Is there anything prettier than a well-merchandised display of bed and bath linens? I mean, what can beat the crisp, pretty sheets in their perfect little packages arranged by designer, colour, size and thread count. It’s all about potential. For just a few minutes you can imagine that your bedroom will look like something in Dwell instead of a depressing mix of unmatched sheets and dog hair.
But once sucked in by the perfect packages and the visions of my Ralph Lauren artichoke-inspired retreat (apparently this is what bedrooms are called now), things start to slip a little. Do I want percale or sateen? Is full size the same as double? Is that some mysterious European mattress size? Do the kids have single beds or twins? What the hell is a California King bed? I thought California Kings were seals or hockey players or something like that. And then there’s the thread count. Did you know that thread count is bullshit?
Well it is. Thread count is the number of threads per square inch of fabric. Using normal sheet-making methods and ingredients should let you get about 300 threads into a square inch. But some bored product marketer hit on the idea that if 300 is good, 600 must be twice as good and 1,000 must be something you can charge a bunch of money for. It turns out that the more threads in your sheets has nothing to do with how long they will last, how well they are made or how nice they will feel. Indeed, many manufacturers play all kinds of games to get to claim the four-digit thread counts they are fleecing you for.
This is a great example of marketers, lacking anything meaningful to use to differentiate from the competition by Making Stuff Up. Like thread count. Egyptian cotton, it turns out, does not come from Egypt. It’s the type of seed they use to grow cotton and almost none of the cotton we buy comes from Egypt. In fact, many of our sheets are made in appalling conditions in places nowhere near Egypt or Ralph Lauren. Also, just in case you were wondering, many of them also spray a softening agent on the sheets so they feel softer in the store than after their first wash. If you have just parted with a boat load of money to take home some 1,200 thread count Egyptian cotton sheets, I apologize.
Want to know what else is bullshit? Diamonds. Back in the Great Depression poor old DeBeers diamonds was having a tough go of things, what with nobody having any money, so they came up with a brilliant idea. Create in customers’ minds the notion that diamonds are a) very rare b)an appreciating asset c)table stakes for popping the question.
Eighty years later, it’s still working. Diamonds aren’t particularly rare but the supply is tightly managed by the handful of companies who mine them (DeBeers accounts for about 75% of the production), so the price stays artificially high. Diamonds don’t appreciate in value, at least the ones most of us can afford, indeed, you will get a very small fraction of what you paid if you were to try to sell the average engagement ring back to a jeweller. How we ever fell for the idea that men had better show up with a pretty stone on a shiny ring to be considered for marriage is beyond me. Yet a casual search of “engagement ring” will quickly show that we continue to tell men they should part with two or three months’ salary if they expect to land the object of their affections. Why two months? Marketing Made Stuff Up.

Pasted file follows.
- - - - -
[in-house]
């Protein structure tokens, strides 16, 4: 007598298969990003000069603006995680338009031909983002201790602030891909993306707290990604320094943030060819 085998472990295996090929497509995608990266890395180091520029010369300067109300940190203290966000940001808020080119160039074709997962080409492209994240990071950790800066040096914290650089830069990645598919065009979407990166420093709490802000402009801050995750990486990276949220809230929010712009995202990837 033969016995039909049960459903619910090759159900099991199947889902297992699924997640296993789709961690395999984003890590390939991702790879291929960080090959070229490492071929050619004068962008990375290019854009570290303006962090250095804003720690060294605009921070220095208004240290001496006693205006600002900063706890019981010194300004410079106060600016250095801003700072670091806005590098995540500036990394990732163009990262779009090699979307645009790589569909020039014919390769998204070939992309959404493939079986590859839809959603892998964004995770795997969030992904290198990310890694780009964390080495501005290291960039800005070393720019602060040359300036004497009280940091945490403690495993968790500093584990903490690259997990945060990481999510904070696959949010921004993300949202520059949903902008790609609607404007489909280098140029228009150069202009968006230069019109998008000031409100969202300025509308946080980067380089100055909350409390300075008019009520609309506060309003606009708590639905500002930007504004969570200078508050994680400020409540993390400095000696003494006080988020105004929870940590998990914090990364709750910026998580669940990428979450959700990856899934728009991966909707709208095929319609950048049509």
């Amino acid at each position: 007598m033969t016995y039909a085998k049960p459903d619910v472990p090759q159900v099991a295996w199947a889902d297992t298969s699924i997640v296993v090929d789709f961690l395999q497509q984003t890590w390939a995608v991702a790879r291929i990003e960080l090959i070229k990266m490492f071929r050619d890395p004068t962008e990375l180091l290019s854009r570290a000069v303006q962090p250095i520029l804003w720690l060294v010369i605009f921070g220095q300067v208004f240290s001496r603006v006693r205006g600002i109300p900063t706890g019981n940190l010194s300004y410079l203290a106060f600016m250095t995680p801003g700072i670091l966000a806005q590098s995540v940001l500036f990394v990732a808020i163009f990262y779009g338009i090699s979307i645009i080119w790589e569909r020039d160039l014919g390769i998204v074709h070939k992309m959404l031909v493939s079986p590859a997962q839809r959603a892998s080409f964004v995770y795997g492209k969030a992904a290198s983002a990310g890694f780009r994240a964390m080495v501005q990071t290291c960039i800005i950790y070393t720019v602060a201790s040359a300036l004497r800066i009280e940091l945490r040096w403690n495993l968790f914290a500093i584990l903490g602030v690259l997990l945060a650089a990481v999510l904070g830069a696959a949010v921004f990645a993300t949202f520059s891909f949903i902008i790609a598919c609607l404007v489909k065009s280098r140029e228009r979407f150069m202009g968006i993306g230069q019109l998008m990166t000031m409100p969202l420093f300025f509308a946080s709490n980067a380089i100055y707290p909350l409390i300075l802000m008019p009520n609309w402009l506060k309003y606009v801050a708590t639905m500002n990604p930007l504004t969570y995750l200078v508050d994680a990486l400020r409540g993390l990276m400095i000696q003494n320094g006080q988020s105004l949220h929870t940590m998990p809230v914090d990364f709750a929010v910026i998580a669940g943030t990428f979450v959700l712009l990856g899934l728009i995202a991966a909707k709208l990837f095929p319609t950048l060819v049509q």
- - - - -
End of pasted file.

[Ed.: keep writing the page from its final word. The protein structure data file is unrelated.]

The market is full of examples of Made Up Stuff. The health benefits of vitamin supplements, the notion that anything called Froot Loops Marshmallow is good for children and basically any marketing with a footnote suggesting Individual Results May Vary, are all examples of what we can do when we Make Stuff Up.
I’m not going to insult you, friends, by lecturing you about why it’s a bad idea to Make Stuff Up; rather, I’m going to suggest that Making Stuff Up is actually an opportunity.
Take a look around your industry. Are there accepted “truths” that are actually Made Up Stuff? I’ll bet there are, and I think there’s some terrific opportunities for savvy marketers to seize not only some moral high ground (a thing we could all use a bit of, let’s face it) but also some market share and earned media.
For example, Boll and Branch has basically called bullshit on the entire linen industry and stepped out with marketing around debunking thread count as a measure of anything helpful. By changing the conversation from pretend metrics to how good sheets are made (the company has a Fair Trade supply chain) they completely obviate much larger players who are still counting threads. It doesn’t hurt that they have also put the pricing models on notice and manage to sell at a substantial discount.
I don’t know if there is a Friends of Lesser Gems, but if I were marketing against diamonds, I’d be positioning sapphires and emeralds as a way to afford a knock-out ring and a nice dinner to go along with it. Plus still being able to pay your rent.
If I were on the precious metals end of it, I’d totally talk about the disgraceful path that most gems take from the hole in the ground to the local jeweler, and suggest a stylish metal-only creation as a modern, conflict-free alternative.
Some people see steaming piles of horseshit; I see mountains of opportunity. Who’s with me?
Interesting Things I Found This Week
Speaking of changing the conversation. Snickers has long occupied a marvelous spot where the Made Up Stuff about a chocolate bar being a real snack is wrapped up in well-written, well-acted bits on how we act when we’re hungry. Stealing a page from Coke’s personalized packaging, here is a their fun new campaign.
Oh dear. This is what happens when a very big company, in this case Unilever, calls BS on a very small company and then the egg lobby (seriously, there is an egg lobby) to go all Tony Soprano on poor old Whole Foods. You just can’t make this stuff up. Nice write up by Fast Company.Business & Finance Articles on Business 2 Community